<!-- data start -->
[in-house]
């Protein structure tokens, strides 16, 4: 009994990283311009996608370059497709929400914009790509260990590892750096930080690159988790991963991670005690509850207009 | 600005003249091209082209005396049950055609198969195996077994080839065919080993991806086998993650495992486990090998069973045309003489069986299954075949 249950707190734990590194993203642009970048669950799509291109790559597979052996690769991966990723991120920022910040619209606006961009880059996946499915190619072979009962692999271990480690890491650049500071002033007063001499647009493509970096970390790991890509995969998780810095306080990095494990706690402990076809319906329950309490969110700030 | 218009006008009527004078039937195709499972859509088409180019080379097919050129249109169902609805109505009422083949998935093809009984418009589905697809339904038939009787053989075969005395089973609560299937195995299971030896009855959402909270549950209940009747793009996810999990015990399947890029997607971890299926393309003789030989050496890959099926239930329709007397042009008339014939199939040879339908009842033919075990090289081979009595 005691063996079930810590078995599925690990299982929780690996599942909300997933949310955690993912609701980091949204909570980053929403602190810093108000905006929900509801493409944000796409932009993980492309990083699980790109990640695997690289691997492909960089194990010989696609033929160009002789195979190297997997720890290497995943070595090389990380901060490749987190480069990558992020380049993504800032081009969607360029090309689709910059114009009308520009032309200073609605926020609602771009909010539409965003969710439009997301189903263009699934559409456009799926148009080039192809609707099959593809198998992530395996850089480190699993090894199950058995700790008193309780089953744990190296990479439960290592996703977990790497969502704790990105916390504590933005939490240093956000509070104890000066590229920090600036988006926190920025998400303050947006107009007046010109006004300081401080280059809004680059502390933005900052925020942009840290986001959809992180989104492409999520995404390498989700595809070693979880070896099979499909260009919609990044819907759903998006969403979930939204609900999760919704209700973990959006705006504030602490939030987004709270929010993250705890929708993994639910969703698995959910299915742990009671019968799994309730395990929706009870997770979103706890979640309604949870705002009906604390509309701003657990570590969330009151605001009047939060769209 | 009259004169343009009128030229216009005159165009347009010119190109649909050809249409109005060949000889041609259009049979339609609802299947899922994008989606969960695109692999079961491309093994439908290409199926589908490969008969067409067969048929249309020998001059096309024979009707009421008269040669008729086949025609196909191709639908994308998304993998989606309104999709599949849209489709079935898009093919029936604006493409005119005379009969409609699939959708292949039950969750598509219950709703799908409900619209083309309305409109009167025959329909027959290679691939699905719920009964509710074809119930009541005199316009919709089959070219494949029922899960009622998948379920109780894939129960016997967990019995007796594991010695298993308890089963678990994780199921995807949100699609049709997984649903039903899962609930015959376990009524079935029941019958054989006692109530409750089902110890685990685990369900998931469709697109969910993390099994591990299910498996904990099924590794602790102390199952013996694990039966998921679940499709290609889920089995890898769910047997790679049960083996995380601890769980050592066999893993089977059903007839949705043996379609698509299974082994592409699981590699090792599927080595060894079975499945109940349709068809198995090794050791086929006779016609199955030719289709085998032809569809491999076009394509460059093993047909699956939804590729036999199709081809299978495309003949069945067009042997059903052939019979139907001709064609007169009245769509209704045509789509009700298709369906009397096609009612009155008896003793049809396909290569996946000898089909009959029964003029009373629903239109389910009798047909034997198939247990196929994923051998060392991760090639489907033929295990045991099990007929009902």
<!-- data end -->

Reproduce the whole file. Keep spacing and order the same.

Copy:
[in-house]
């Protein structure tokens, strides 16, 4: 009994990283311009996608370059497709929400914009790509260990590892750096930080690159988790991963991670005690509850207009 | 600005003249091209082209005396049950055609198969195996077994080839065919080993991806086998993650495992486990090998069973045309003489069986299954075949 249950707190734990590194993203642009970048669950799509291109790559597979052996690769991966990723991120920022910040619209606006961009880059996946499915190619072979009962692999271990480690890491650049500071002033007063001499647009493509970096970390790991890509995969998780810095306080990095494990706690402990076809319906329950309490969110700030 | 218009006008009527004078039937195709499972859509088409180019080379097919050129249109169902609805109505009422083949998935093809009984418009589905697809339904038939009787053989075969005395089973609560299937195995299971030896009855959402909270549950209940009747793009996810999990015990399947890029997607971890299926393309003789030989050496890959099926239930329709007397042009008339014939199939040879339908009842033919075990090289081979009595 005691063996079930810590078995599925690990299982929780690996599942909300997933949310955690993912609701980091949204909570980053929403602190810093108000905006929900509801493409944000796409932009993980492309990083699980790109990640695997690289691997492909960089194990010989696609033929160009002789195979190297997997720890290497995943070595090389990380901060490749987190480069990558992020380049993504800032081009969607360029090309689709910059114009009308520009032309200073609605926020609602771009909010539409965003969710439009997301189903263009699934559409456009799926148009080039192809609707099959593809198998992530395996850089480190699993090894199950058995700790008193309780089953744990190296990479439960290592996703977990790497969502704790990105916390504590933005939490240093956000509070104890000066590229920090600036988006926190920025998400303050947006107009007046010109006004300081401080280059809004680059502390933005900052925020942009840290986001959809992180989104492409999520995404390498989700595809070693979880070896099979499909260009919609990044819907759903998006969403979930939204609900999760919704209700973990959006705006504030602490939030987004709270929010993250705890929708993994639910969703698995959910299915742990009671019968799994309730395990929706009870997770979103706890979640309604949870705002009906604390509309701003657990570590969330009151605001009047939060769209 | 009259004169343009009128030229216009005159165009347009010119190109649909050809249409109005060949000889041609259009049979339609609802299947899922994008989606969960695109692999079961491309093994439908290409199926589908490969008969067409067969048929249309020998001059096309024979009707009421008269040669008729086949025609196909191709639908994308998304993998989606309104999709599949849209489709079935898009093919029936604006493409005119005379009969409609699939959708292949039950969750598509219950709703799908409900619209083309309305409109009167025959329909027959290679691939699905719920009964509710074809119930009541005199316009919709089959070219494949029922899960009622998948379920109780894939129960016997967990019995007796594991010695298993308890089963678990994780199921995807949100699609049709997984649903039903899962609930015959376990009524079935029941019958054989006692109530409750089902110890685990685990369900998931469709697109969910993390099994591990299910498996904990099924590794602790102390199952013996694990039966998921679940499709290609889920089995890898769910047997790679049960083996995380601890769980050592066999893993089977059903007839949705043996379609698509299974082994592409699981590699090792599927080595060894079975499945109940349709068809198995090794050791086929006779016609199955030719289709085998032809569809491999076009394509460059093993047909699956939804590729036999199709081809299978495309003949069945067009042997059903052939019979139907001709064609007169009245769509209704045509789509009700298709369906009397096609009612009155008896003793049809396909290569996946000898089909009959029964003029009373629903239109389910009798047909034997198939247990196929994923051998060392991760090639489907033929295990045991099990007929009902």